Hand foot and mouth disease: is it contagious in adults and children - early symptoms including rash explained
Hand, foot and mouth disease should not be confused with foot and mouth disease, which only affects cattle, sheep and pigs
As we enter the summer months, it’s approaching the time of year when hand, foot and mouth disease becomes most common and contagious.
This is everything you need to know - including how it’s treated, and when it’s time to see a doctor.
What is hand, foot and mouth disease?
Hand, foot and mouth disease is a common childhood illness that can also affect adults.
It generally causes blisters on the hands and feet, and ulcers in the mouth.
Hand, foot and mouth disease should not be conflated with foot and mouth disease, which only affects cattle, sheep and pigs - not humans.
The disease is most common during the late summer and early autumn, and it is extremely contagious. The virus is usually spread via droplets of mucus or saliva in the air from things like coughing or sneezing.
It can also spread by direct contact with the fluid from the blisters of someone that has the disease.
What are the symptoms?
- A fever
- A sore throat
- A cough
- Loss of appetite
- Pain in your stomach
If it is hand, foot and mouth disease, you may start to develop other symptoms within a few days, including:
- Blisters or ulcers in your mouth
- Spots or blisters on your hands and feet
- A rash
The NHS says that symptoms are usually the same in adults and children, but they can be worse in babies and children under five.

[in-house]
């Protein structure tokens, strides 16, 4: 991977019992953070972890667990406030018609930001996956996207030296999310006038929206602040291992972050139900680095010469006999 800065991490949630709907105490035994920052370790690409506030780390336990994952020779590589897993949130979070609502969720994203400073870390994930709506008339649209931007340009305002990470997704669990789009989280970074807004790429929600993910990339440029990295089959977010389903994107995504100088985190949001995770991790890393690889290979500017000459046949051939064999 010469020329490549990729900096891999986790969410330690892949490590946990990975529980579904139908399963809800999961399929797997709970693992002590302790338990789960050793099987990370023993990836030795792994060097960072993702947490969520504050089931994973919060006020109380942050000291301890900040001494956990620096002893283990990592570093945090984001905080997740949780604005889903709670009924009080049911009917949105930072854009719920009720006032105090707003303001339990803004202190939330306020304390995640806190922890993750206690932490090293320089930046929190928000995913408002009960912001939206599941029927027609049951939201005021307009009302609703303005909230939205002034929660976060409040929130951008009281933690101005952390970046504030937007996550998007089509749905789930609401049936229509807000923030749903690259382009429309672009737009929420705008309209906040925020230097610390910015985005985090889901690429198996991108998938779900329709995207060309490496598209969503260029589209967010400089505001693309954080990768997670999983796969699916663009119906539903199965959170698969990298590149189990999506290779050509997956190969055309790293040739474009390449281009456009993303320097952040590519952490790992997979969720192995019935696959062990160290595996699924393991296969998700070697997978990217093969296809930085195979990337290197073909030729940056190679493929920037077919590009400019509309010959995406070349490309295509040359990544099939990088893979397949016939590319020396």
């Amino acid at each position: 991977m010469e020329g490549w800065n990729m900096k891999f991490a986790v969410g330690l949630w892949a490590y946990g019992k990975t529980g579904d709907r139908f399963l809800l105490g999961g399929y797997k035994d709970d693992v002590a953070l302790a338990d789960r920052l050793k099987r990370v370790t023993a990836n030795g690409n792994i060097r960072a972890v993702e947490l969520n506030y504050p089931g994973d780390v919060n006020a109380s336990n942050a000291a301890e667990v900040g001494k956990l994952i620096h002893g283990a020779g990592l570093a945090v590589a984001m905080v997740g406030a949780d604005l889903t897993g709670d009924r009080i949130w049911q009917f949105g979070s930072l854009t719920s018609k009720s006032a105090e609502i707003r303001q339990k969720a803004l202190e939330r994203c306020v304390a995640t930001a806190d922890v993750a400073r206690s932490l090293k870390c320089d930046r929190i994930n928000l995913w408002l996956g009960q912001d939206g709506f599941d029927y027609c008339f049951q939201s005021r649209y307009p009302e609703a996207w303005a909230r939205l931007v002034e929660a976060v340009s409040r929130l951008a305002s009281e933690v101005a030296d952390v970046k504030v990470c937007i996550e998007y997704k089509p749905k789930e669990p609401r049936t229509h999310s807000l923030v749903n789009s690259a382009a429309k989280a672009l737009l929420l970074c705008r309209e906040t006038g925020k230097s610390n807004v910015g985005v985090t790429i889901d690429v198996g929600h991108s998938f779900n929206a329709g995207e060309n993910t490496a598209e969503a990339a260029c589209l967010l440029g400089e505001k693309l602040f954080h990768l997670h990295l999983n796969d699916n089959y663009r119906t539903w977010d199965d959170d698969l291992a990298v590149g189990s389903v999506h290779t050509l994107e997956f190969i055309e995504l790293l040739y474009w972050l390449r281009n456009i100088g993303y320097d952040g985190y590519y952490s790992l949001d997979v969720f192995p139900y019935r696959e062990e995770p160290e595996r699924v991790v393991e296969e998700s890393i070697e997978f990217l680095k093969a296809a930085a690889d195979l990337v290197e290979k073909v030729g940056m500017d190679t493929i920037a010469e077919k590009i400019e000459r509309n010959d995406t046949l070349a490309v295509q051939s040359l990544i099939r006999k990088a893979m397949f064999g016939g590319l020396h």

How is it treated?
Usually hand, foot and mouth disease gets better on its own in around seven to 10 days - there are no medicines or antibiotics that you can take to cure the virus.
To ease your symptoms, you should:
- Drink lots of fluids to prevent dehydration, but avoid acidic drinks like fruit juices
- Eat soft foods like yoghurt, and avoid hot and spicy foods
- Take over the counter painkillers like paracetamol or ibuprofen to help ease pain in your mouth or throat
A pharmacist may be able to recommend treatments like mouth ulcer gels and mouthwashes to help relieve the pain. They will also be able to show you which ones are suitable for children.
When should I see a doctor?
While hand, foot and mouth disease generally gets better on its own after seven to 10 days, there are a few scenarios in which you should see your GP.
The NHS says you should see your doctor if:
- The symptoms have not improved after seven to 10 days
- You or your child has a very high temperature, or feels hot and shivery
- You’re worried about your child’s symptoms
- Your child is dehydrated - they’re not peeing as often as usual
- You’re pregnant and have hand, foot and mouth disease
How to stop the virus from spreading?
Because the virus is easily transmitted from person to person, it’s important to take measures to stop the disease from being passed on.
You can start spreading it from a few days before you even have any symptoms, and you’re most likely to spread it to others in the first five days after your symptoms start.
To reduce spreading hand, foot and mouth disease, the NHS says:
- Wash your hands often with soap and water - and children’s hands too
- Use tissues to trap germs when you cough or sneeze
- Bin used tissues as quickly as possible
- Do not share towels or household items like cups or cutlery
- Wash soiled bedding and clothing on a hot wash